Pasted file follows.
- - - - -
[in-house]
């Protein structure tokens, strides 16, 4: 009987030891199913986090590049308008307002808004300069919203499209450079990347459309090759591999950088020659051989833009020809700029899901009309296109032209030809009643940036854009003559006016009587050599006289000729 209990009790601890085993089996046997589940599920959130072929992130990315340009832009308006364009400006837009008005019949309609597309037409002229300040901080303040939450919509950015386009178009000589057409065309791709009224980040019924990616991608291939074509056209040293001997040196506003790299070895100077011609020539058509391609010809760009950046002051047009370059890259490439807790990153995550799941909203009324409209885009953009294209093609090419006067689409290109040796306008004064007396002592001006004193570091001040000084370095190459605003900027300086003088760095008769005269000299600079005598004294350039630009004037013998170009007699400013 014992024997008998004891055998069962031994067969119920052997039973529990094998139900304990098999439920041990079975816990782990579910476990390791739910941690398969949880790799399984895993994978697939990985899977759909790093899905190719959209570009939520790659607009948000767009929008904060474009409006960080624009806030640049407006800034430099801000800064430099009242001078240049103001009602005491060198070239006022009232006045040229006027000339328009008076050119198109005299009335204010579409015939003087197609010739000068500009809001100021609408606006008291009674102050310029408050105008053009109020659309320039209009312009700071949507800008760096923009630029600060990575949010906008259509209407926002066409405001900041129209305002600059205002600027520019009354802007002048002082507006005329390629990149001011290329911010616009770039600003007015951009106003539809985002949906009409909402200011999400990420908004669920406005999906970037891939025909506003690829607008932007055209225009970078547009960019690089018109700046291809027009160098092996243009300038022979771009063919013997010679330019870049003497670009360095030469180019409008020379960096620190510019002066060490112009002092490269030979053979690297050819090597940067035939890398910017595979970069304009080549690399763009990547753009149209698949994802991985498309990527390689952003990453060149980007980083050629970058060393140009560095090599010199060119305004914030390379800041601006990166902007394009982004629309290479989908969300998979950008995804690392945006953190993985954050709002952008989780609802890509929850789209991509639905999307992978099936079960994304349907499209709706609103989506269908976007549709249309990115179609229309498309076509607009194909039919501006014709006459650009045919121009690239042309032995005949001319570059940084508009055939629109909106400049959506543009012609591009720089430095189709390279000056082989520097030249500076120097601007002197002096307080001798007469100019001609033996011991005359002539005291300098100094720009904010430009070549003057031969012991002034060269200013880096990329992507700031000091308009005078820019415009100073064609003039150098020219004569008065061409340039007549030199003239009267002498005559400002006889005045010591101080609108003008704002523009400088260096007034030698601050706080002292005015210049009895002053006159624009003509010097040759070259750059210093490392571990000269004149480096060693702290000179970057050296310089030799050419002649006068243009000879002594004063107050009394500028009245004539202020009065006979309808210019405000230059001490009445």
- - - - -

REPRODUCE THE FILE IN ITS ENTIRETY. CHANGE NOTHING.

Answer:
[in-house]
């Protein structure tokens, strides 16, 4: 009987030891199913986090590049308008307002808004300069919203499209450079990347459309090759591999950088020659051989833009020809700029899901009309296109032209030809009643940036854009003559006016009587050599006289000729 209990009790601890085993089996046997589940599920959130072929992130990315340009832009308006364009400006837009008005019949309609597309037409002229300040901080303040939450919509950015386009178009000589057409065309791709009224980040019924990616991608291939074509056209040293001997040196506003790299070895100077011609020539058509391609010809760009950046002051047009370059890259490439807790990153995550799941909203009324409209885009953009294209093609090419006067689409290109040796306008004064007396002592001006004193570091001040000084370095190459605003900027300086003088760095008769005269000299600079005598004294350039630009004037013998170009007699400013 014992024997008998004891055998069962031994067969119920052997039973529990094998139900304990098999439920041990079975816990782990579910476990390791739910941690398969949880790799399984895993994978697939990985899977759909790093899905190719959209570009939520790659607009948000767009929008904060474009409006960080624009806030640049407006800034430099801000800064430099009242001078240049103001009602005491060198070239006022009232006045040229006027000339328009008076050119198109005299009335204010579409015939003087197609010739000068500009809001100021609408606006008291009674102050310029408050105008053009109020659309320039209009312009700071949507800008760096923009630029600060990575949010906008259509209407926002066409405001900041129209305002600059205002600027520019009354802007002048002082507006005329390629990149001011290329911010616009770039600003007015951009106003539809985002949906009409909402200011999400990420908004669920406005999906970037891939025909506003690829607008932007055209225009970078547009960019690089018109700046291809027009160098092996243009300038022979771009063919013997010679330019870049003497670009360095030469180019409008020379960096620190510019002066060490112009002092490269030979053979690297050819090597940067035939890398910017595979970069304009080549690399763009990547753009149209698949994802991985498309990527390689952003990453060149980007980083050629970058060393140009560095090599010199060119305004914030390379800041601006990166902007394009982004629309290479989908969300998979950008995804690392945006953190993985954050709002952008989780609802890509929850789209991509639905999307992978099936079960994304349907499209709706609103989506269908976007549709249309990115179609229309498309076509607009194909039919501006014709006459650009045919121009690239042309032995005949001319570059940084508009055939629109909106400049959506543009012609591009720089430095189709390279000056082989520097030249500076120097601007002197002096307080001798007469100019001609033996011991005359002539005291300098100094720009904010430009070549003057031969012991002034060269200013880096990329992507700031000091308009005078820019415009100073064609003039150098020219004569008065061409340039007549030199003239009267002498005559400002006889005045010591101080609108003008704002523009400088260096007034030698601050706080002292005015210049009895002053006159624009003509010097040759070259750059210093490392571990000269004149480096060693702290000179970057050296310089030799050419002649006068243009000879002594004063107050009394500028009245004539202020009065006979309808210019405000230059001490009445």